At the end of the day, I feel that person-first language inadvertently adds to the stigma it’s trying to remove. By using unwieldy phrasing only for those attributes which are commonly viewed as undesirable, it does the opposite of emphasizing people first. I’ll use it for someone who prefers it (or alternate if I’m referring to a large group) but, until healthy people get stuck being described as “people of good health and typical neurological function” in casual conversation, I’m not buying it.
I am disabled. I am visually- and hearing-impaired. My brain is damaged. I am a disabled, visually- and hearing-impaired, brain damaged person. I am also a writer, artist, lover, Pagan, cat owner, mineral collector, indoor gardener, taphophile, and folk metal fan. Anyone who can’t see my humanity is not going to be changed by the word “with.”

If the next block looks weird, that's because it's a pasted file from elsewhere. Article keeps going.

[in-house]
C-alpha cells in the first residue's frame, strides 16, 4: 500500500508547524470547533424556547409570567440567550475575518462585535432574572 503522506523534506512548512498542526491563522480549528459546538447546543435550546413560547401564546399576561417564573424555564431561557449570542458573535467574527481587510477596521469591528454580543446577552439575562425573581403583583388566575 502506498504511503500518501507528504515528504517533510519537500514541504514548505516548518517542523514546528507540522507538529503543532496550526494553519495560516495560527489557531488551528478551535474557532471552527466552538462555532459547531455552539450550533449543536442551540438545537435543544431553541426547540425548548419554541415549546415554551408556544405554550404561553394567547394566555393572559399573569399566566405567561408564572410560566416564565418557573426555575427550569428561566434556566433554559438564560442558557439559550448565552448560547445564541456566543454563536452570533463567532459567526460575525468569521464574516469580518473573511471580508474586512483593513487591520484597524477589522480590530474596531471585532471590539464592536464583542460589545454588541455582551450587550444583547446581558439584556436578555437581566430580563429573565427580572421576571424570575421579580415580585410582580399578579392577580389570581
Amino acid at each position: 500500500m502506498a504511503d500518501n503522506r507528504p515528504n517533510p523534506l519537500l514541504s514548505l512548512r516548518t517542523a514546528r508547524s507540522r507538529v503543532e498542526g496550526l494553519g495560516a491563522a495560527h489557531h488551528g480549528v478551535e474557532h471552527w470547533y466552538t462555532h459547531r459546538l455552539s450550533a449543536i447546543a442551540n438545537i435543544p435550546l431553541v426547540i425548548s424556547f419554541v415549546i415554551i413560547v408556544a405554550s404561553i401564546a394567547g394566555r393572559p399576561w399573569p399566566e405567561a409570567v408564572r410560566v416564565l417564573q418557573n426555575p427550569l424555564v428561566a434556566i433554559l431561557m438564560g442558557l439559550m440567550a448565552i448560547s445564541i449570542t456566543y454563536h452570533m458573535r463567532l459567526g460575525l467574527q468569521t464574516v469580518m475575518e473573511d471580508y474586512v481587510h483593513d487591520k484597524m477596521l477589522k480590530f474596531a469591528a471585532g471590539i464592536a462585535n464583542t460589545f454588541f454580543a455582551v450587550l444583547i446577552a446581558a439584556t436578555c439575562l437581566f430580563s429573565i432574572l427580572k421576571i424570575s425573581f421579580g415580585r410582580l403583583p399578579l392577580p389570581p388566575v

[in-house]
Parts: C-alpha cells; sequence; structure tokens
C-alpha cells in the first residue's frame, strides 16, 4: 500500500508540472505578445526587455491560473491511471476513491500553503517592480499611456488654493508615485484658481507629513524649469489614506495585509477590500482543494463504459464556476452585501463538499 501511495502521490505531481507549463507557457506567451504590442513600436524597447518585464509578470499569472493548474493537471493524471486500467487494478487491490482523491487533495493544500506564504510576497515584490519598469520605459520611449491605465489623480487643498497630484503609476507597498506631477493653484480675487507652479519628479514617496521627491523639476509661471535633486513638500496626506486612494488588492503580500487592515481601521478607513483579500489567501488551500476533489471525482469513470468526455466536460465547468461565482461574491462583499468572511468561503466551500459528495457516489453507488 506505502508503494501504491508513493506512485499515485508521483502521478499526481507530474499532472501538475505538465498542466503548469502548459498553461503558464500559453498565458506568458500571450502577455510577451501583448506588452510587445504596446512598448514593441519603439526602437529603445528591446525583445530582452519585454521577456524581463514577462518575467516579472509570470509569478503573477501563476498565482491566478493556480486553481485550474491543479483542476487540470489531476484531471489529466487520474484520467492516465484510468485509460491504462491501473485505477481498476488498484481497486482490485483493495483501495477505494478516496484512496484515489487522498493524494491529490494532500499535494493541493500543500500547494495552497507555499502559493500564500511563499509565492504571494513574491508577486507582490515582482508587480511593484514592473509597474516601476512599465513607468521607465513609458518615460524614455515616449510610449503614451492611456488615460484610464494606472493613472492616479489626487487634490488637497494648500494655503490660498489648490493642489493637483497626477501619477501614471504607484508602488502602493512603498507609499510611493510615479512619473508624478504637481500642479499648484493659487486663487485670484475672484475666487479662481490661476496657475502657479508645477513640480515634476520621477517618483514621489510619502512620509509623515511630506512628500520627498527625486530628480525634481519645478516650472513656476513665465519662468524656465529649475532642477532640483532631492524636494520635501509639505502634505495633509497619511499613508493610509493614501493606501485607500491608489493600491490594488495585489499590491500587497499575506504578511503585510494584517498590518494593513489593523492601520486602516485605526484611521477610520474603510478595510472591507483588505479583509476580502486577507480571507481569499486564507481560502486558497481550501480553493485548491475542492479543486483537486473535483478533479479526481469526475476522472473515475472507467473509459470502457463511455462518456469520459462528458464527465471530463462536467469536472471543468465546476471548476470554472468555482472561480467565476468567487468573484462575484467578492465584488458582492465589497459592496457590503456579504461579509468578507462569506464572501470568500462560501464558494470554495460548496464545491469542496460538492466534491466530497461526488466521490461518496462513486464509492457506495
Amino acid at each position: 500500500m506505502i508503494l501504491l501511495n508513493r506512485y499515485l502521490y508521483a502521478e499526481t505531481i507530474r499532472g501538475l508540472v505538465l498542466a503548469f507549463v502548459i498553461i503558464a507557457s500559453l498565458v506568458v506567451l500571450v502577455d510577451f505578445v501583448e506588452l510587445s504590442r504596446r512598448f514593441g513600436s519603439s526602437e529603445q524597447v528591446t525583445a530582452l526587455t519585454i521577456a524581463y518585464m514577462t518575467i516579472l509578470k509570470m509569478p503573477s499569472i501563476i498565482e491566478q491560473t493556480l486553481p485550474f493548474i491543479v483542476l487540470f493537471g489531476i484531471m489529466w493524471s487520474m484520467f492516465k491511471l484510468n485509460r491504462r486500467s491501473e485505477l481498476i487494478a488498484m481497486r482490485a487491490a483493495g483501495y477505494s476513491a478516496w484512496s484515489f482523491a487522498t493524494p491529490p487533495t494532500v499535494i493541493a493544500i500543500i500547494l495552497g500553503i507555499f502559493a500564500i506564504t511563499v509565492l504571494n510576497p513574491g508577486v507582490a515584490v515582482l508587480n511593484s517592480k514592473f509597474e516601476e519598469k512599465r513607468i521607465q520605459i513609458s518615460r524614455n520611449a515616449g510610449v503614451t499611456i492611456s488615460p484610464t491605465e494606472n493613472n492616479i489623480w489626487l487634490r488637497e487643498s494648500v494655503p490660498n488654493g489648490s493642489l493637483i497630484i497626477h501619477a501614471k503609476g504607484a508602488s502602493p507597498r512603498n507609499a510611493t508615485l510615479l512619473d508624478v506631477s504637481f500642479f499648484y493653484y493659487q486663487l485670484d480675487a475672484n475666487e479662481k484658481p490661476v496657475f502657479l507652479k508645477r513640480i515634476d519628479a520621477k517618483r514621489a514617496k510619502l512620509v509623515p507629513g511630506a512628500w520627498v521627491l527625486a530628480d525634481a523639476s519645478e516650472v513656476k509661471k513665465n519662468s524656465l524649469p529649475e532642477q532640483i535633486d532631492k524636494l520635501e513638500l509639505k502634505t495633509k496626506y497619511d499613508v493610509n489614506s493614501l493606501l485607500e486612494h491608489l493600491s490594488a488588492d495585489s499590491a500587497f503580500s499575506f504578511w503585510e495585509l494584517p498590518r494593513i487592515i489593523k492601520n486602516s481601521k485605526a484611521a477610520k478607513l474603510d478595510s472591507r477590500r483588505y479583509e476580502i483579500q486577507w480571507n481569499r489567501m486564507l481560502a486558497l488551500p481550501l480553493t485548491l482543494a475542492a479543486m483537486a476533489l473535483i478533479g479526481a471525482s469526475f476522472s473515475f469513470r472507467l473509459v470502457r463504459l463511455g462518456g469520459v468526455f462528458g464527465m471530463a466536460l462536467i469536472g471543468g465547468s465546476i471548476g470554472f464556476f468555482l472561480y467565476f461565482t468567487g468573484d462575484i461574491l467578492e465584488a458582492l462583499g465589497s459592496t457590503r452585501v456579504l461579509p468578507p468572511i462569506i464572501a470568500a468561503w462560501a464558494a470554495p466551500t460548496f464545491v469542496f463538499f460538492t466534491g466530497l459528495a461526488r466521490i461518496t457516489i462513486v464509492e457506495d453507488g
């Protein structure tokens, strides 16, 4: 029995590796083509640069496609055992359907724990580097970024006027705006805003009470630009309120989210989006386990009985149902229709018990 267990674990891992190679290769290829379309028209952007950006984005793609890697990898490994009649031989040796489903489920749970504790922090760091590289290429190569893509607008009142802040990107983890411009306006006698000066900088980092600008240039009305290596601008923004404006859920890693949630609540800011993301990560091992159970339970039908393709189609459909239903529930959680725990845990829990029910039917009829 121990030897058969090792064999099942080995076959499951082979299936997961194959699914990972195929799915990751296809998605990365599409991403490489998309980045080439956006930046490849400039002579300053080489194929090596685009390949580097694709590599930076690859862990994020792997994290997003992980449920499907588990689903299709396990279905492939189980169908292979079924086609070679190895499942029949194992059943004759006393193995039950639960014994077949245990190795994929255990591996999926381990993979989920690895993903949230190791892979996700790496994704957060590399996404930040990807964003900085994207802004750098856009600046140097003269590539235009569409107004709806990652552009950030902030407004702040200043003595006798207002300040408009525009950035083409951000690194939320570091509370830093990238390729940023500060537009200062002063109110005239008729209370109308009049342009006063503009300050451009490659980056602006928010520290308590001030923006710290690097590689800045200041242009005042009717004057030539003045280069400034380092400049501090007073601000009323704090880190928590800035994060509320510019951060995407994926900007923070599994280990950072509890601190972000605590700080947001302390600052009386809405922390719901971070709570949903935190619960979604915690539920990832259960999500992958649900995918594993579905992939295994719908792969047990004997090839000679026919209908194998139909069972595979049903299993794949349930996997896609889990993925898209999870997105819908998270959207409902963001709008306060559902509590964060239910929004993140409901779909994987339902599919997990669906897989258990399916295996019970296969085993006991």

Do you use person-first language, either for yourself or others? Why or why not?